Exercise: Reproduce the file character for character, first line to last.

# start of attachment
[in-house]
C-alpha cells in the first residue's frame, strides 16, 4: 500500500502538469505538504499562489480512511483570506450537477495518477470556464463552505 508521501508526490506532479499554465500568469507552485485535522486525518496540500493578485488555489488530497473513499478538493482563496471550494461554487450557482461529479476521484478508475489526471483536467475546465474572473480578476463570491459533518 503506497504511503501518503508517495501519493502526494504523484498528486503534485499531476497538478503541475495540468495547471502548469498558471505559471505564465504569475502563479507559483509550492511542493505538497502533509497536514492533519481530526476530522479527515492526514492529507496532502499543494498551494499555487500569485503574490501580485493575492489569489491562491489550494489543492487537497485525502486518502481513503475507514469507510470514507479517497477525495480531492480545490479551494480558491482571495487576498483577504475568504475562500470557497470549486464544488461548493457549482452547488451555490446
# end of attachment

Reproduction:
[in-house]
C-alpha cells in the first residue's frame, strides 16, 4: 500500500502538469505538504499562489480512511483570506450537477495518477470556464463552505 508521501508526490506532479499554465500568469507552485485535522486525518496540500493578485488555489488530497473513499478538493482563496471550494461554487450557482461529479476521484478508475489526471483536467475546465474572473480578476463570491459533518 503506497504511503501518503508517495501519493502526494504523484498528486503534485499531476497538478503541475495540468495547471502548469498558471505559471505564465504569475502563479507559483509550492511542493505538497502533509497536514492533519481530526476530522479527515492526514492529507496532502499543494498551494499555487500569485503574490501580485493575492489569489491562491489550494489543492487537497485525502486518502481513503475507514469507510470514507479517497477525495480531492480545490479551494480558491482571495487576498483577504475568504475562500470557497470549486464544488461548493457549482452547488451555490446